<param name="param1" value=my1Value>
  <param name="param2" value=my2Value>

where each parameter has a name the applet is looking for and some value, which may be a string of text or a number:

  <param name="param1" value="The Meaning of Life is Cheese">
  <param name="param2" value=129">

Finally, you can include text that will be displayed only if the web browser does not support Java (remember, the browser will ignore anything inside tags it does not understand), similar to using the ALT option for <img ...> tags (lesson 7a) or the <NOFRAMES> tag for frames (lesson 26).

  <param name="param1" value=my1Value>
  <param name="param2" value=my2Value>
  Sorry, but it looks as thought your web browser cannot 
  display this cool Java applet.

So any string of text inside the <APPLET>...</aPPLET> tags is ignored by a Java-enabled browser (since it is not written as an APPLET tag or a parameter tag) and is the only portion displayed for a Java-disabled web browser.

Adding Java

Note: If you do not have the working documents from the previous lessons, download them now.

In this lesson we are going to use a Java applet that allows us to send it an image file, and in our web page, allow the viewer to zoom in and out. The pictures we are going to use are of volcanic rocks taken with a special microscope that allows us to see the minerals and structures in the rock. In our web page, we can use the Java applet to act like a virtual microscope.

The Java applet used here is called "ImageZoom" and more information is available from http://www.vivaorange.com/ImageZoom/. This applet is free for non-commercial use (we found it from using one of the Java resource sites listed below).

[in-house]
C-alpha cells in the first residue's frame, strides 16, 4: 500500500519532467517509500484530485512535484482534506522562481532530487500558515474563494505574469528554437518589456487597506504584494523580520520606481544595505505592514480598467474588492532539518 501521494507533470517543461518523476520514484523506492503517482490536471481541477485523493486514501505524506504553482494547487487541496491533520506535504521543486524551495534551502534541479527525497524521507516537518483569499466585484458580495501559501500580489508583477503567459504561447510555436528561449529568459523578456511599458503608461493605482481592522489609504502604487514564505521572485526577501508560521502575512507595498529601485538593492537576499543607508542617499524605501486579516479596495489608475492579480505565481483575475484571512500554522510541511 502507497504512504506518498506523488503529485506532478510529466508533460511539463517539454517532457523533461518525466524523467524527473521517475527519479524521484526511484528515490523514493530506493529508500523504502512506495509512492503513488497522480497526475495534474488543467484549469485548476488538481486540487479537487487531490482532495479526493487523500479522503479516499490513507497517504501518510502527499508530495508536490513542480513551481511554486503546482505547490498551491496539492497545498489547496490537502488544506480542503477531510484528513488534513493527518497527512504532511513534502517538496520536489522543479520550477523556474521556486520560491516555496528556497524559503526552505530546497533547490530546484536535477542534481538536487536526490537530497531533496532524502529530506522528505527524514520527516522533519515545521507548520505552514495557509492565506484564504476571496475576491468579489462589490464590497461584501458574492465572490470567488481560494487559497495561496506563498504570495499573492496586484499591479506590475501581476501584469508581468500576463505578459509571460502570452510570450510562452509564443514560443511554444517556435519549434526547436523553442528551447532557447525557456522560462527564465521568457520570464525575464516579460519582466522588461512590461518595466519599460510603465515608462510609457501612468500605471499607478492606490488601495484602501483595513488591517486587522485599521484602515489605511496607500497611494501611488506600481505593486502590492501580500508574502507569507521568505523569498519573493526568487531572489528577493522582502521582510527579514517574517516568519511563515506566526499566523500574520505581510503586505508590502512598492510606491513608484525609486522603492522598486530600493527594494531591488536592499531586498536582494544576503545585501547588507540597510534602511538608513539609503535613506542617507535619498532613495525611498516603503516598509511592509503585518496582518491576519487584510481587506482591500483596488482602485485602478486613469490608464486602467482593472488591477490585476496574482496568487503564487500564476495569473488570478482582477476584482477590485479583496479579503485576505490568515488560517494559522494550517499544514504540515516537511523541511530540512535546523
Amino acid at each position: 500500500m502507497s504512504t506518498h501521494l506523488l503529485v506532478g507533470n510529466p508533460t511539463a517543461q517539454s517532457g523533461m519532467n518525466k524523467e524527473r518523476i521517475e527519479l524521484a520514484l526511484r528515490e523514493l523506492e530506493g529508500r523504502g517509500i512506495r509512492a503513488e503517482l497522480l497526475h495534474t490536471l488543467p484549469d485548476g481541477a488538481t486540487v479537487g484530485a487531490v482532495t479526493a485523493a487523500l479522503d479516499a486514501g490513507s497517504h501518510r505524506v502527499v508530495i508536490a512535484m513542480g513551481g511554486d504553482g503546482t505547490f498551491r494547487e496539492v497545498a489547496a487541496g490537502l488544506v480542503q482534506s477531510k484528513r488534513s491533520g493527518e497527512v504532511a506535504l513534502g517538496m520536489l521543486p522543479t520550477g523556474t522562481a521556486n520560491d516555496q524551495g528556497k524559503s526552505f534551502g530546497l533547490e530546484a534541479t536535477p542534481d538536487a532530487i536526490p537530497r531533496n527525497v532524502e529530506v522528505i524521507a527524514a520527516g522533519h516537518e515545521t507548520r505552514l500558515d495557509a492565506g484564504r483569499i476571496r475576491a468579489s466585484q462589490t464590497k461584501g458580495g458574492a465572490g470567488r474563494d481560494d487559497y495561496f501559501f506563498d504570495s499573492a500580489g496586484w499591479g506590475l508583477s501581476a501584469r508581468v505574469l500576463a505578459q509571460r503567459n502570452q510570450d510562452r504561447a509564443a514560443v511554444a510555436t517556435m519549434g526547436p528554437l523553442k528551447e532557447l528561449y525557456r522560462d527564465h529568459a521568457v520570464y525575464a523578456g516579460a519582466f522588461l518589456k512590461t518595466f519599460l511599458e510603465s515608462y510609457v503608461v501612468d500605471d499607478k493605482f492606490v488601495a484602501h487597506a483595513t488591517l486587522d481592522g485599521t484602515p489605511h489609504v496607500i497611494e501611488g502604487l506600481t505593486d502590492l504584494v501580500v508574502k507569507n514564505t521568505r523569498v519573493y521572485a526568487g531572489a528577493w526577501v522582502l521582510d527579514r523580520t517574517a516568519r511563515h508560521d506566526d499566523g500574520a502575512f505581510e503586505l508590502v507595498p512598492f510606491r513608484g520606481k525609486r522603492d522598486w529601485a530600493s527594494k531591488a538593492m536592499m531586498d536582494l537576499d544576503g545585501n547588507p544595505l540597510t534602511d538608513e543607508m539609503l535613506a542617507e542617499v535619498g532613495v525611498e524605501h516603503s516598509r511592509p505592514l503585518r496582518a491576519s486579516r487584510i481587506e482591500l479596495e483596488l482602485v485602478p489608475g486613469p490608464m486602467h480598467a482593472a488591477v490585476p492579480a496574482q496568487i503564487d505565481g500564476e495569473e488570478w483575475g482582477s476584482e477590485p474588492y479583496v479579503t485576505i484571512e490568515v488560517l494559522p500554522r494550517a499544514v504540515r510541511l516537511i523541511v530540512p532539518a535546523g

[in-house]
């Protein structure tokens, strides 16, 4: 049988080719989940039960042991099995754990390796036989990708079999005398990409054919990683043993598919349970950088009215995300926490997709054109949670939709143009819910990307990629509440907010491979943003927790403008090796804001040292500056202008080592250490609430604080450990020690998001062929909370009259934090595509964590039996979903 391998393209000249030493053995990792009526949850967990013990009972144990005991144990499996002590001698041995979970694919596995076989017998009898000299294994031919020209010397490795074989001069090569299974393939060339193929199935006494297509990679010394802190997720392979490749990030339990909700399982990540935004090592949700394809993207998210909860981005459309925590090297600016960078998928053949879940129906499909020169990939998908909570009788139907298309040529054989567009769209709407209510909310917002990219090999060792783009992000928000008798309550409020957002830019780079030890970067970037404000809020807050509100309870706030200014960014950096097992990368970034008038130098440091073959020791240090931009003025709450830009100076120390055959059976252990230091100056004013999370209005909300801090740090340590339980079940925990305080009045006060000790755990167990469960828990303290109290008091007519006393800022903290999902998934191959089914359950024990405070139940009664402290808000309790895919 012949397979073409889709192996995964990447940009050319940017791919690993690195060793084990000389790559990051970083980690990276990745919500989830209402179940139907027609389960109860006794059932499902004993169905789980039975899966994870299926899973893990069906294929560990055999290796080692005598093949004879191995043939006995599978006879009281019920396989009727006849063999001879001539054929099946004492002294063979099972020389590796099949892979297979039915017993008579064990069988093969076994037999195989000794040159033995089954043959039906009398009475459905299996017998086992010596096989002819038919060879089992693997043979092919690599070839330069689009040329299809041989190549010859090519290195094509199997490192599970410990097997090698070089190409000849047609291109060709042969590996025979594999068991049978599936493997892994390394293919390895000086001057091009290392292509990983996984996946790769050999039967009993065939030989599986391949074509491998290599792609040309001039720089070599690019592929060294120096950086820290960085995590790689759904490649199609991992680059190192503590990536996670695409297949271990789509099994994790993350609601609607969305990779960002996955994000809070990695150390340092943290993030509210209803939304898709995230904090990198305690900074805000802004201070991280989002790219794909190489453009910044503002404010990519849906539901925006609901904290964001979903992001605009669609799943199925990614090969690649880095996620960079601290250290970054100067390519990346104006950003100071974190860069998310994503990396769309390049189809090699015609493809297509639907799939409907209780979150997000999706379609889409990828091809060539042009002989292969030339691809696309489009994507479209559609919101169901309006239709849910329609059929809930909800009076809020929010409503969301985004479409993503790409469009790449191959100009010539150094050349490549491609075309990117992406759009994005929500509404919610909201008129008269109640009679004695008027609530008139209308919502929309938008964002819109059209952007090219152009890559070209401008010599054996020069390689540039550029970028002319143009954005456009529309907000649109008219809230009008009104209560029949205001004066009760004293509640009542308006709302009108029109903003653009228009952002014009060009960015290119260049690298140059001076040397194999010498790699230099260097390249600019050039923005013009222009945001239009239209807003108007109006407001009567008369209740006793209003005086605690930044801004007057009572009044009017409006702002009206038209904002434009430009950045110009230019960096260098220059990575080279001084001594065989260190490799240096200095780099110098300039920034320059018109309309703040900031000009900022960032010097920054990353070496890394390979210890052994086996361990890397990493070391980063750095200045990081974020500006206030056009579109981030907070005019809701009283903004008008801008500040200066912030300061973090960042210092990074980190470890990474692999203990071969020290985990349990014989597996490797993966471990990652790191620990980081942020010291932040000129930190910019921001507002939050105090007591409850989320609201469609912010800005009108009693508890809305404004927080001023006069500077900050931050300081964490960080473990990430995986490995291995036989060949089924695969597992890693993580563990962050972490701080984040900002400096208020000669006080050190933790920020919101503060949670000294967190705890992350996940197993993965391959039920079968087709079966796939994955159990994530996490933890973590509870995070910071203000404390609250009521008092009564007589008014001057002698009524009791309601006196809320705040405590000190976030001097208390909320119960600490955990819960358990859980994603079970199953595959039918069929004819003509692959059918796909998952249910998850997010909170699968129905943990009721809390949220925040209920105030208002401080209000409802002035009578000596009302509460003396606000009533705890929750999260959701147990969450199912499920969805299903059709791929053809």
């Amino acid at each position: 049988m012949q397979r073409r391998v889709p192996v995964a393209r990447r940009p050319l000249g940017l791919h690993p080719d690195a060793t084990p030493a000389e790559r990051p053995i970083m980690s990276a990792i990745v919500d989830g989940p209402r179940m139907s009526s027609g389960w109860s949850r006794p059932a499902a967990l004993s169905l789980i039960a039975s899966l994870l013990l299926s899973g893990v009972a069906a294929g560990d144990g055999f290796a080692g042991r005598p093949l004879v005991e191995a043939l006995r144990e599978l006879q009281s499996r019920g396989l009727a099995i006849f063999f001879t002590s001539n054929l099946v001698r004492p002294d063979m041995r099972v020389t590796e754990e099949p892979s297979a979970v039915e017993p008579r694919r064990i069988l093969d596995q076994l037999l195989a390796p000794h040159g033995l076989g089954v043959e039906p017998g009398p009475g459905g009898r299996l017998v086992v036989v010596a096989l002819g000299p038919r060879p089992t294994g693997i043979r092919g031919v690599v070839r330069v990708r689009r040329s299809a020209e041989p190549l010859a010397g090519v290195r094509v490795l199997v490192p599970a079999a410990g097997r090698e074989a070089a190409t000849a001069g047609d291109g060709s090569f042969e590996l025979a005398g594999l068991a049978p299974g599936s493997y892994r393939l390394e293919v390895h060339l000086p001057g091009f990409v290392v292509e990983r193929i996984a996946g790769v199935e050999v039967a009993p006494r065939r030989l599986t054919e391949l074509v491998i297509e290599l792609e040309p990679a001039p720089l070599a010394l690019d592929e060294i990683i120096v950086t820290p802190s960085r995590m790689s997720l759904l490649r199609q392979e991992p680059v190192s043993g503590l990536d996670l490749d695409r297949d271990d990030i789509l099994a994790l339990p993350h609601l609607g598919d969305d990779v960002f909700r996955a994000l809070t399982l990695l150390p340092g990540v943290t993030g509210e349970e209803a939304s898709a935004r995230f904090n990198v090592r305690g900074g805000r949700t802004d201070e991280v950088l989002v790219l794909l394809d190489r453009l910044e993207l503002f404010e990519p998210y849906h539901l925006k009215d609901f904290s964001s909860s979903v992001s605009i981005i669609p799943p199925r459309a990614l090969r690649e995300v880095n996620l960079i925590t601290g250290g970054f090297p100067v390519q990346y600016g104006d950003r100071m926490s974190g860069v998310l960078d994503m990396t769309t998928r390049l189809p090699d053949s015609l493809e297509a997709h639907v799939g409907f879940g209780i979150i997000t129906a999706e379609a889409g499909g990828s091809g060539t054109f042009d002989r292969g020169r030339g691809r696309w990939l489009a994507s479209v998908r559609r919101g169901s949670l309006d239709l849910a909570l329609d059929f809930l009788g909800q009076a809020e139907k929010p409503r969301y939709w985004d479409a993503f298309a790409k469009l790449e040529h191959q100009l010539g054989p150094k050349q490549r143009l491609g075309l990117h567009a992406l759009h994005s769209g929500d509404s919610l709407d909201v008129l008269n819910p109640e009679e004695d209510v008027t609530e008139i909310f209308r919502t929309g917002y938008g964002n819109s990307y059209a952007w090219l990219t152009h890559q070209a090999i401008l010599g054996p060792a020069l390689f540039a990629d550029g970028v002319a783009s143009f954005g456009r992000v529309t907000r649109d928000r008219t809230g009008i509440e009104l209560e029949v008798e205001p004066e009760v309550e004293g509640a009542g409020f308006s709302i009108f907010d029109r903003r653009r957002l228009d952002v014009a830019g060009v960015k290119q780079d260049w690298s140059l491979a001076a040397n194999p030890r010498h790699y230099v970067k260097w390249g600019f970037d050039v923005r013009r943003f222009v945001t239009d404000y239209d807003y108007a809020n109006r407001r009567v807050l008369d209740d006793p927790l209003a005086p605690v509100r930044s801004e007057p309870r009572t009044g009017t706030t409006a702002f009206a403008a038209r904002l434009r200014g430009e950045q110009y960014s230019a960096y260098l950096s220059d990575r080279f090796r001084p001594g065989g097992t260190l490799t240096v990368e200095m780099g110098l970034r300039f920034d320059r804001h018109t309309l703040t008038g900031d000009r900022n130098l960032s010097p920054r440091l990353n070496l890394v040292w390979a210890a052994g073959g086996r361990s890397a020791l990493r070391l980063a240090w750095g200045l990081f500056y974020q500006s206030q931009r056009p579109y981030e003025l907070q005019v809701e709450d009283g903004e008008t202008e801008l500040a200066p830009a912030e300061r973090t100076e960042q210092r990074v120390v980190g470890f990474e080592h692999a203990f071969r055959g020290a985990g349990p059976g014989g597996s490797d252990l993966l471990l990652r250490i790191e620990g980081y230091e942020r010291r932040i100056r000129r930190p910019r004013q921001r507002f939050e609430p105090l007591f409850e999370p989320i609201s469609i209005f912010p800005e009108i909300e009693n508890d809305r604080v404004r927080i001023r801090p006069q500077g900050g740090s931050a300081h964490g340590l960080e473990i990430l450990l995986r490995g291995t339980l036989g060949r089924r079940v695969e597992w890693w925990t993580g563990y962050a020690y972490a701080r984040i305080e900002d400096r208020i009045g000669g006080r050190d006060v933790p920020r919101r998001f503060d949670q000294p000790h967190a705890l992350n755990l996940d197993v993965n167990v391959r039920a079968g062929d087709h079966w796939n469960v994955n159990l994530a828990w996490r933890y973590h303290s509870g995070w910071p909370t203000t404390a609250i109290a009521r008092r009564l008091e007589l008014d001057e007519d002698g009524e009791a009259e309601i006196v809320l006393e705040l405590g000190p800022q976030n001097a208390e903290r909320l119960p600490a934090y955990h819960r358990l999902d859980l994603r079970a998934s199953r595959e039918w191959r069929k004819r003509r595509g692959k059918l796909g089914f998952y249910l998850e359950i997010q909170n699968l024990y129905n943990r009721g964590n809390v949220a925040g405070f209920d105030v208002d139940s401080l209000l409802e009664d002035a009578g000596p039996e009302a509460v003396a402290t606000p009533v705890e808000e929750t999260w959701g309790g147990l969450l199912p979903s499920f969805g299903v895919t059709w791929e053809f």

The general HTML for using this applet is:

<applet code="ImageZoom.class" width="[width]" height="[height]">
  <param name="IMAGE" value="[image file]">
  <param name="ZoomLevel" value="[zoom level]">
  <param name="PanSpeed" value="[speed]">
  <param name="Cursor" value="[cursor]">
  <param name="Preload" value="[preload]">


The applet file, ImageZoom.class itself is only 5k in size, and the image it uses is read in as a parameter, as well as the other options listed above. Check the source web site for more information about this applet.

  1. First create a new folder/directory in your workspace named scope
  2. Go to the Lesson 29e Image Studio to download four images taken from a petrographic microscope. Save these inside your scope folder.
  3. Now you will have to get a copy of the applet file.

    1. To do this you will need to access the "secret" menu by either right mouse clicking (Windows, Unix) or clicking and holding the mouse down (Macintosh) on this link to the Java Applet file (ImageZoom.class) until you see a pop-up menu.
    2. From the menu that appears, select Save this Link As... or Save Target As...
    3. When a dialog box appears, be sure to select Source if there is menu labeled Format
    4. Save it as a file named ImageZoom.class inside your scope folder

  4. Create a new file in your text editor, name it javascope.html, and save it in your scope folder

  5. Enter the following HTML in this new file:
      <title>Java Microscope</title>
    <body bgcolor="#000000" text="#EEEEEE">
    <applet code="ImageZoom.class" width=400 height=265 vspace=14>
        <param name="IMAGE" value="pw_vis.jpg">
        <param name="ZoomLevel" value="6">
        <param name="PanSpeed" value="4">
        <param name="cursor" value="1">
        <param name="Preload" value="on">
    Sorry, but your web browser cannot load this Java Applet :-(